1. Great Northern Highway
Year built: 1944
Total length: 3,204km
Current estimated cost (including inflation): $723,732,457.30
Minimum travel time (end to end): 32 hours
Stretching across Western Australia from Perth to Wyndham, the 3,204km highway was built in 1944 and claims the top spot as Australia’s longest road. Originally consisting of mostly pastoral and rural areas, the road was considered a major hazard to drive on as the dry seasons caused large sand deposits to build up on some sections of the highway that were next to impossible to move.
2. Stuart Highway
Year built: 1861
Total length: 2,129km
Minimum travel time (end to end): 22 hours
Coming in second, the Stuart Highway is 2,129km long, spanning across the Northern Territory and South Australia. Named after John McDouall Stuart, who was the first person to trek through mainland Australia from north to south between 1861 and 1862, the effects of WWII highlighted the weakness of Australia’s major connecting highways including the Stuart Highway. This resulted in a vital upgrade that allowed heavy traffic including military and road trucks to travel without damaging the road. Until 2007, there was no imposed speed limit, previously making the Stuart Highway a popular motor racing strip. One such race being the 1994 Cannonball Run, which saw an F40 Ferrari crash at a checkpoint, resulting in 4 casualties including officials and competitors. After the incident occurred, the last leg of the race had a speed limit of 180km/hr.
3. Eyre Highway
Year built: 1870
Total length: 1,664km
Minimum travel time (end to end): 17 hours
Stretching for 1,664km through the Nullarbor Plain, the Eyre Highway is Australia’s major road link between Western Australia and South Australia. It was named after the first explorer to discover the Nullarbor Plain via land, Edward John Eyre. During the initial construction stages in 1870, a dangerous path was formed to allow for interstate travel. Despite consistent efforts to increase the quality of the road, upgrades only occurred for war preparations in 1941 and finished in 1942, however the road remained underdeveloped compared to other highways in Australia. Sealing of the highway began in 1960 with completion by 1976. The highway has seen extensive works completed since 1980, including widened traffic lanes, increased bypasses and general upkeep.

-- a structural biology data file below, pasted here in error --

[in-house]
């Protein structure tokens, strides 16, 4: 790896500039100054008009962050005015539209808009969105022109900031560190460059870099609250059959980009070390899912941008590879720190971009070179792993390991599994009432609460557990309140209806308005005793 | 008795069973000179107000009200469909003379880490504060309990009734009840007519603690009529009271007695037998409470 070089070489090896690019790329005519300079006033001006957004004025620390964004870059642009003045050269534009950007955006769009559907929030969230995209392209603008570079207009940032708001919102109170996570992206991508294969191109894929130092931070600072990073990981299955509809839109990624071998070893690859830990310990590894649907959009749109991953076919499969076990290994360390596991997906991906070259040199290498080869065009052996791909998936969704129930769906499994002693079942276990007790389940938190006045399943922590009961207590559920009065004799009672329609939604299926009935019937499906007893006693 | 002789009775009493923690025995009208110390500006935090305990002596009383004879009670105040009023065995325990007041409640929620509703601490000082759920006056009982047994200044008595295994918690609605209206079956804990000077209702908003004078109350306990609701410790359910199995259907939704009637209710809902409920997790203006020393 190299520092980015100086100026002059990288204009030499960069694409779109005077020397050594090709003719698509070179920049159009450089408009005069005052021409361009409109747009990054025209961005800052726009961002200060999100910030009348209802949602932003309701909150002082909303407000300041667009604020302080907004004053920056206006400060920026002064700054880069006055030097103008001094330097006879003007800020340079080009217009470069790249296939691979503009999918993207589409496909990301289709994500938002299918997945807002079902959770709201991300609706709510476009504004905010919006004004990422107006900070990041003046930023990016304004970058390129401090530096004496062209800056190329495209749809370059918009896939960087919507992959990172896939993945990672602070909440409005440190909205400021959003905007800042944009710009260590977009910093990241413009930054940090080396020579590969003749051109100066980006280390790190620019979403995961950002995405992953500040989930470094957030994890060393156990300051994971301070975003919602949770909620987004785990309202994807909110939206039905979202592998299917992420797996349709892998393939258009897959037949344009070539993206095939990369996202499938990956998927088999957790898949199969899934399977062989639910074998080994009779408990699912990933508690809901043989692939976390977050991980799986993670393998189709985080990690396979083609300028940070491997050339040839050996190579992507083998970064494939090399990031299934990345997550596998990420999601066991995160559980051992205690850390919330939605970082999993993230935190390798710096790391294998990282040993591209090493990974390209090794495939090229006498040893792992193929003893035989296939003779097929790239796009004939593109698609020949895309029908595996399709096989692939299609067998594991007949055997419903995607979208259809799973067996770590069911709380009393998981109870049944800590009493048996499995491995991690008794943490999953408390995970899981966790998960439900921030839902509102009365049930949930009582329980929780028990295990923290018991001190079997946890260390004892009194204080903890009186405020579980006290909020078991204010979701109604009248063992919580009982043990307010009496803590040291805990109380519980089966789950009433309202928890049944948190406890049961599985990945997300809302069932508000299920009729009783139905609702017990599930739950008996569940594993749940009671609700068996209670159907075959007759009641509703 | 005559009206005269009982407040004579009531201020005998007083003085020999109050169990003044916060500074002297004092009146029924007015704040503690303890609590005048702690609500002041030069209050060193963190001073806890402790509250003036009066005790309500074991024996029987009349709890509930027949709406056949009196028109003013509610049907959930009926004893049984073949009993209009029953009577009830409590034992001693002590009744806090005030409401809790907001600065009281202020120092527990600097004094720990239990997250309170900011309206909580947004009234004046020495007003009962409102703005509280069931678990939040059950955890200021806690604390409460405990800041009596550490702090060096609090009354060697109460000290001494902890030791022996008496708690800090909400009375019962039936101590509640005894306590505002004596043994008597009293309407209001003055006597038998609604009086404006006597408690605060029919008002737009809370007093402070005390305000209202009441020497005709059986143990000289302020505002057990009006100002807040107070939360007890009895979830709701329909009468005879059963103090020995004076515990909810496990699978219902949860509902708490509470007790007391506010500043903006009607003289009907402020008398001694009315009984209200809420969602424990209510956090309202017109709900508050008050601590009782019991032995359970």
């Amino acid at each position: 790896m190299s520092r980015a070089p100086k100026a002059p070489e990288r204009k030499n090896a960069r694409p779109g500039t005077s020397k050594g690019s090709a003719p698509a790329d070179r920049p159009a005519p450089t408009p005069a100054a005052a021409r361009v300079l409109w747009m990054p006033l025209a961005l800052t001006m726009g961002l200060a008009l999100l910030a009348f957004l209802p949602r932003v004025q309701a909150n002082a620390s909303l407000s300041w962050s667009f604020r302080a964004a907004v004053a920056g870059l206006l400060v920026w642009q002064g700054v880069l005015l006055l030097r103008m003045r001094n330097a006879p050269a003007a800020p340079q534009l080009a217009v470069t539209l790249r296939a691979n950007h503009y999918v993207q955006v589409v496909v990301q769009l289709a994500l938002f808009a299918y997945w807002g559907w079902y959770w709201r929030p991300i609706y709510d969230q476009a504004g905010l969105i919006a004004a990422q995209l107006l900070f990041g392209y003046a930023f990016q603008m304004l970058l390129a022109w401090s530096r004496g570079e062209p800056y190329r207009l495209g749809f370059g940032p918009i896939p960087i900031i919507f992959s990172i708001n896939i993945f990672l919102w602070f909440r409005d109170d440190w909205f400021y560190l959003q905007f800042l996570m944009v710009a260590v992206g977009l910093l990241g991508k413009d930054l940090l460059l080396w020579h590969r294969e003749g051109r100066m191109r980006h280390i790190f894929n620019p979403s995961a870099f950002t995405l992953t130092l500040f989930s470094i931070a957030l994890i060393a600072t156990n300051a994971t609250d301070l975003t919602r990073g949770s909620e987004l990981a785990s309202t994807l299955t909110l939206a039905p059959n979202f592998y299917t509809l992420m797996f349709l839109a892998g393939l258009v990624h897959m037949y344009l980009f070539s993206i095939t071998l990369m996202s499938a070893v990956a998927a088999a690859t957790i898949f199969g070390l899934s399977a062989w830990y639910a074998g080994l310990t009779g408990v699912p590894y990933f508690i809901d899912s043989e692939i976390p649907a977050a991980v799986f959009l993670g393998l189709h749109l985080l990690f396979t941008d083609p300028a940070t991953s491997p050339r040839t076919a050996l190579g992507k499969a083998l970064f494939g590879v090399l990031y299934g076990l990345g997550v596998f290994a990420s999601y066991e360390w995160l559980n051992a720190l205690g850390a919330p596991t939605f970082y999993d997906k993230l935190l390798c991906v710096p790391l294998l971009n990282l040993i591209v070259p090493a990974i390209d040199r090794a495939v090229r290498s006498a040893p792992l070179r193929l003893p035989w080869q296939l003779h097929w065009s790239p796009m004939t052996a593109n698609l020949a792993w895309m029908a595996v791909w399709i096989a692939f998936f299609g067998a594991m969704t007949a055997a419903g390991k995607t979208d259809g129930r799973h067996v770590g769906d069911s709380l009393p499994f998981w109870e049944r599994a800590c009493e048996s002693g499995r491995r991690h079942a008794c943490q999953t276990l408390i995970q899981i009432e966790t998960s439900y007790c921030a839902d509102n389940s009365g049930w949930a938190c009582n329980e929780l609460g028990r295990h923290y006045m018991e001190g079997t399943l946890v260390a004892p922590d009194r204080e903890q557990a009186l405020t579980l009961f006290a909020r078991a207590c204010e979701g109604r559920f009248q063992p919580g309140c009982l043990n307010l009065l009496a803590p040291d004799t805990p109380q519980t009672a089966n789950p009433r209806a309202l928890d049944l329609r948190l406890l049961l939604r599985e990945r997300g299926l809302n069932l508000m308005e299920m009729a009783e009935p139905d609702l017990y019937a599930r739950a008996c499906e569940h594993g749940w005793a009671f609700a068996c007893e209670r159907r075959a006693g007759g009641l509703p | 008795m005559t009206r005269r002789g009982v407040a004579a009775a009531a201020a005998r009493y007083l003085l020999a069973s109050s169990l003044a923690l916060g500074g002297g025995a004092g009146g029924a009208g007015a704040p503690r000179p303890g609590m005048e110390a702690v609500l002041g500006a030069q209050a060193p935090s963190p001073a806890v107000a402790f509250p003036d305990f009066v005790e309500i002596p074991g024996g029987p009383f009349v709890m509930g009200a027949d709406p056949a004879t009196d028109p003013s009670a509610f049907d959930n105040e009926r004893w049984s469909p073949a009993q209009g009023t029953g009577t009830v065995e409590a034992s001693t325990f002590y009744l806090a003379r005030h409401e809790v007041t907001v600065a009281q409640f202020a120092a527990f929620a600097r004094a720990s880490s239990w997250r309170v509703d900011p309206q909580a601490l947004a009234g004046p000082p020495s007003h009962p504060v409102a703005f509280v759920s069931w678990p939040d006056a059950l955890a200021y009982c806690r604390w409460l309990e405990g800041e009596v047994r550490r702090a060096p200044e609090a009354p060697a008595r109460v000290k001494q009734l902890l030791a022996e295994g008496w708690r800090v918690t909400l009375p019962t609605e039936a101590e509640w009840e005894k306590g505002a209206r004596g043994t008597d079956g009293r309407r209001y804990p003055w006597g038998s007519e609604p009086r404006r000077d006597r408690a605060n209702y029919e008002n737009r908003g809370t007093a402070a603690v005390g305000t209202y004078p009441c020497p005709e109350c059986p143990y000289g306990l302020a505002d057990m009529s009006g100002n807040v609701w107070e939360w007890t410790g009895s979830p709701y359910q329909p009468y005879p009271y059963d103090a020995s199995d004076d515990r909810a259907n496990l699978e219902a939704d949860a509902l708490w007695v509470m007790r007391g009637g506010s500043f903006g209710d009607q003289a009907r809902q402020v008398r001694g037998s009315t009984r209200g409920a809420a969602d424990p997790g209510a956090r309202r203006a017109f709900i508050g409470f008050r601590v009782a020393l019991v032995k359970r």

4. Bruce Highway
Year built: 1934
Total length: 1,535km
Current estimated cost (including inflation): $3,977,567,308.34
Minimum travel time (end to end): 19 hours
The fourth largest highway calls Queensland its home, spanning across 1,535km of Australia’s east coastline from Brisbane to Cairns. Whilst most upgrades to the Bruce Highway occurred in the 1980’s, the national highway was named during the 1930’s after Harry Bruce, the popular Minister for Works politician. This highway sees the highest traffic numbers compared to all other Queensland roadways, therefore multiple bypasses were put in place to reduce the congestion on urban roads through city centres. The current road conditions are below average in part due to poor upkeep and heavy traffic seen daily. Dangerous overtaking and general human error caused by continuous driving has seen the Bruce Highway take responsibility for 17% of all highway deaths in Australia.
5. Pacific Motorway
Year built: 1972
Total length: 880km (Brisbane City to Normanhurst)
Minimum travel time (end to end): 9 hours
As a key connector between Queensland and New South Wales, the Pacific Motorway is an integral high-capacity road and is one of the few major highways with Federal Government funding, as most are managed by State and Territory Government bodies. The increased level of traffic seen on the motorway in recent years has led to high amounts of gridlock as the 170,000 maximum vehicle occupancy creeps closer across the highway. Accidents occurring on this major highway infrastructure can see traffic delays of up to a few hours.
6. Hume Highway
Year built: 1817
Total length: 840km
Minimum travel time (end to end): 8 hours
Acting as another major inter-city national highway, the Hume Highway runs between Melbourne and Sydney. The current highway is much the same as the original route made by early explorers seeking developmental land for agriculture. The Hume highway has seen extensive yearly roadwork completed from 1962 to 2013, including duplications and extensions for increased traffic flow such as bypasses and frequent upkeep.
Hire the Machines that Build Australian Roads
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